LHC detailed verdict in new districts case: ECP should monitor caretaker cabinet’s decisions for jurisdiction
LAHORE: The Lahore High Court has ruled that the Election Commission of Pakistan (ECP) needs to closely watch all the decisions being taken by the Punjab’s caretaker cabinet and to correct them if they fall outside its (cabinet’s) jurisdiction.
“Increasingly, cases land in this Court’s docket that reflect a transgression of powers by the caretaker cabinet, which is impermissible,” Justice Shahid Karim observed in the detailed verdict on the petitions against a decision of the caretaker government of Punjab, withdrawing notifications for creation of a new division, four new districts and two tehsils in the province.
Through a short order, the judge had set aside the impugned notifications on June 7. Ikhlaq Haider Chattha and others had filed the petitions.
Giving reasons in the detailed order, Justice Karim observed that the ECP must come alive to its duty to rein in the caretaker cabinet if it is found to be disloyal to its mandate and primary role.
The judge said the label “caretaker” merely denotes a cabinet for a short duration, constituted under peculiar circumstances, and to fulfill a constitutional mandate.
He said the distinction between the elected and a caretaker cabinet does not lie in the use of powers under the Constitution or the laws, but in making decisions while using those powers and that must be limited to the purpose underlying their establishment.
The judge observed that although a caretaker government exercises the same range of powers, its actions and decisions must comport with and not detract from its primary role as tenants of a regime infused with the exalted and core ingredients of neutrality and impartiality.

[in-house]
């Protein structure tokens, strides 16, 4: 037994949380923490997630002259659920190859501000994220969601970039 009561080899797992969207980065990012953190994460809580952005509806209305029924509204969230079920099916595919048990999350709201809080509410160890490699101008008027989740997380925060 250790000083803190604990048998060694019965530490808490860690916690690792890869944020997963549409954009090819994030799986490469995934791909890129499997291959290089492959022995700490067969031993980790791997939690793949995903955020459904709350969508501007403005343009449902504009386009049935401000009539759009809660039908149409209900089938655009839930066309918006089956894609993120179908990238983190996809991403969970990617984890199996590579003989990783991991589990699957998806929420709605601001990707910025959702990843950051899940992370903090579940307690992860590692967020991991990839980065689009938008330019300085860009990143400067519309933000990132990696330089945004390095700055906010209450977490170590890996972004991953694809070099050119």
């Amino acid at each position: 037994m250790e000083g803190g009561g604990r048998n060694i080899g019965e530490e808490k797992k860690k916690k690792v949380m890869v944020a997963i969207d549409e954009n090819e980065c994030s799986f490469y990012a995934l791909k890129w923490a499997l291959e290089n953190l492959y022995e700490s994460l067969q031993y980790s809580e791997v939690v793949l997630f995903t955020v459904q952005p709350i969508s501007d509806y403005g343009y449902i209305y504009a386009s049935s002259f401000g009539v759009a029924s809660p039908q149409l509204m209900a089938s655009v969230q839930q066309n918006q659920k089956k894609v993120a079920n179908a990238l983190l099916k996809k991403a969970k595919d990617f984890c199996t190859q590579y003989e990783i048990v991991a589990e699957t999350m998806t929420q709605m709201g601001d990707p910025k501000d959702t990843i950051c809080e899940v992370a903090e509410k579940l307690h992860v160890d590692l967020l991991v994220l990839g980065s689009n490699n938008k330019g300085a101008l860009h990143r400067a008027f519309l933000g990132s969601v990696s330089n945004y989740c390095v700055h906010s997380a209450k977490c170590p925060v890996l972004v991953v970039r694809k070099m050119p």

He said the curtailment by the courts over the years is regarding use of powers that has been circumscribed by the dicta of the courts and now finds expression in section 230 of the Election Act, 2017.
“It must be borne in mind that every power has legal limits and the powers of a caretaker cabinet are more limited than an elected cabinet,” the judge ruled.
About the role of the ECP, the judge noted that it is duty-bound to organise and conduct the election and to make such arrangements as are necessary to ensure that the poll is conducted honestly, justly and fairly.
He said a cumulative reading of articles 218, 219 and 220 of the Constitution, read with section 230 of the Election Act, 2017, would make it abundantly clear that the ECP exercises an overarching power over a caretaker cabinet during the time it is in place and whose sole object is to assist the commission to hold election in accordance with law.
“There is no other role envisaged either by the Constitution or the law to inhere in a caretaker cabinet and this must be at the heart of any decisions made by the caretaker cabinet,” the judge maintained.
He said it is important for the ECP to engage proactively with the caretakers to supervise and oversee the decision-making process on its own volition and without instigation by the superior courts.
He said the Constitution vests enormous powers in the ECP to do so and there is no doubt that under Article 220 of the Constitution it is the duty of all executive parties in the federation and the provinces to assist the ECP in the discharge of its functions.
The petitioners challenged the decision of the caretaker government of suspending the notifications issued by the previous elected government about the creation of new administrative division of Gujrat, four districts of Murree, Wazirabad, Talagang and Kot Addu, and two tehsils of Jalalpur Jattan and Kunjah.
Published in Dawn, June 21st, 2023